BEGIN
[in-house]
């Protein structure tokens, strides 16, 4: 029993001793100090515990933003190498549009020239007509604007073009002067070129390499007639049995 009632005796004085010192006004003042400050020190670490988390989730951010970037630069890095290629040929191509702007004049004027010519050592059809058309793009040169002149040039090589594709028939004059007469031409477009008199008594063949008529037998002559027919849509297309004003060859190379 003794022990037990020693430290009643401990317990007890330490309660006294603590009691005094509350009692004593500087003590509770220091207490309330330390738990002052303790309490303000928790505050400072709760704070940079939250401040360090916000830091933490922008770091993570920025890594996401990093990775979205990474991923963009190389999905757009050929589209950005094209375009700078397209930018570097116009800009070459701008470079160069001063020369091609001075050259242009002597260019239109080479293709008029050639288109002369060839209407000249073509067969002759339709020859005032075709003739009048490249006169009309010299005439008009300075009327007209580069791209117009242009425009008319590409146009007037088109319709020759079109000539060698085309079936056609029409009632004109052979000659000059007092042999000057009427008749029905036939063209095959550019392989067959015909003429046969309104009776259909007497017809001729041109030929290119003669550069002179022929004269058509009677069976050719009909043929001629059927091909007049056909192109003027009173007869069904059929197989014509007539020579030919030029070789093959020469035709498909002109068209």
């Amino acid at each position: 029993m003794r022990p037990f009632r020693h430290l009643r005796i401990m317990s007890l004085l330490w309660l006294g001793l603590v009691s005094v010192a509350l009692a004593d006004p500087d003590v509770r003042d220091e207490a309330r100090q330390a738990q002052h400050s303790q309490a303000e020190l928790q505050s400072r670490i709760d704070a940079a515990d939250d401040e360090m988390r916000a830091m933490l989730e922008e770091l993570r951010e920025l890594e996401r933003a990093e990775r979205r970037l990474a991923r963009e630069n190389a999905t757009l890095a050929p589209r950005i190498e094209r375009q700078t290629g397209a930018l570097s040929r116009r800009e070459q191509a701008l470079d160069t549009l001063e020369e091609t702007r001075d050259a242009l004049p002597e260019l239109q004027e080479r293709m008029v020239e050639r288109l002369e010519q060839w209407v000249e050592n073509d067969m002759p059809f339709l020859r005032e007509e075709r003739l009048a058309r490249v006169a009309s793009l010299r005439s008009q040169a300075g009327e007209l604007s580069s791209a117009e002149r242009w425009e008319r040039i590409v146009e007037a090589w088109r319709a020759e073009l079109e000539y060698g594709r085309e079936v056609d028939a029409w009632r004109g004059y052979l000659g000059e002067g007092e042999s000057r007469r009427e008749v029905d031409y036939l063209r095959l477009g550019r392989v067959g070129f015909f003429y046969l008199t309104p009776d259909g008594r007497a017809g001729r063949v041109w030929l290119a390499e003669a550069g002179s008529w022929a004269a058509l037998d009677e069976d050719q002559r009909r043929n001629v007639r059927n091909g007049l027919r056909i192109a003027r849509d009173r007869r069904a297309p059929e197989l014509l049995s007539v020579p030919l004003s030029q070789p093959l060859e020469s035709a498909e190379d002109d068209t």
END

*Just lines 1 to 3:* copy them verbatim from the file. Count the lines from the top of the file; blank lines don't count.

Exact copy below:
[in-house]
């Protein structure tokens, strides 16, 4: 029993001793100090515990933003190498549009020239007509604007073009002067070129390499007639049995 009632005796004085010192006004003042400050020190670490988390989730951010970037630069890095290629040929191509702007004049004027010519050592059809058309793009040169002149040039090589594709028939004059007469031409477009008199008594063949008529037998002559027919849509297309004003060859190379 003794022990037990020693430290009643401990317990007890330490309660006294603590009691005094509350009692004593500087003590509770220091207490309330330390738990002052303790309490303000928790505050400072709760704070940079939250401040360090916000830091933490922008770091993570920025890594996401990093990775979205990474991923963009190389999905757009050929589209950005094209375009700078397209930018570097116009800009070459701008470079160069001063020369091609001075050259242009002597260019239109080479293709008029050639288109002369060839209407000249073509067969002759339709020859005032075709003739009048490249006169009309010299005439008009300075009327007209580069791209117009242009425009008319590409146009007037088109319709020759079109000539060698085309079936056609029409009632004109052979000659000059007092042999000057009427008749029905036939063209095959550019392989067959015909003429046969309104009776259909007497017809001729041109030929290119003669550069002179022929004269058509009677069976050719009909043929001629059927091909007049056909192109003027009173007869069904059929197989014509007539020579030919030029070789093959020469035709498909002109068209």
């Amino acid at each position: 029993m003794r022990p037990f009632r020693h430290l009643r005796i401990m317990s007890l004085l330490w309660l006294g001793l603590v009691s005094v010192a509350l009692a004593d006004p500087d003590v509770r003042d220091e207490a309330r100090q330390a738990q002052h400050s303790q309490a303000e020190l928790q505050s400072r670490i709760d704070a940079a515990d939250d401040e360090m988390r916000a830091m933490l989730e922008e770091l993570r951010e920025l890594e996401r933003a990093e990775r979205r970037l990474a991923r963009e630069n190389a999905t757009l890095a050929p589209r950005i190498e094209r375009q700078t290629g397209a930018l570097s040929r116009r800009e070459q191509a701008l470079d160069t549009l001063e020369e091609t702007r001075d050259a242009l004049p002597e260019l239109q004027e080479r293709m008029v020239e050639r288109l002369e010519q060839w209407v000249e050592n073509d067969m002759p059809f339709l020859r005032e007509e075709r003739l009048a058309r490249v006169a009309s793009l010299r005439s008009q040169a300075g009327e007209l604007s580069s791209a117009e002149r242009w425009e008319r040039i590409v146009e007037a090589w088109r319709a020759e073009l079109e000539y060698g594709r085309e079936v056609d028939a029409w009632r004109g004059y052979l000659g000059e002067g007092e042999s000057r007469r009427e008749v029905d031409y036939l063209r095959l477009g550019r392989v067959g070129f015909f003429y046969l008199t309104p009776d259909g008594r007497a017809g001729r063949v041109w030929l290119a390499e003669a550069g002179s008529w022929a004269a058509l037998d009677e069976d050719q002559r009909r043929n001629v007639r059927n091909g007049l027919r056909i192109a003027r849509d009173r007869r069904a297309p059929e197989l014509l049995s007539v020579p030919l004003s030029q070789p093959l060859e020469s035709a498909e190379d002109d068209t």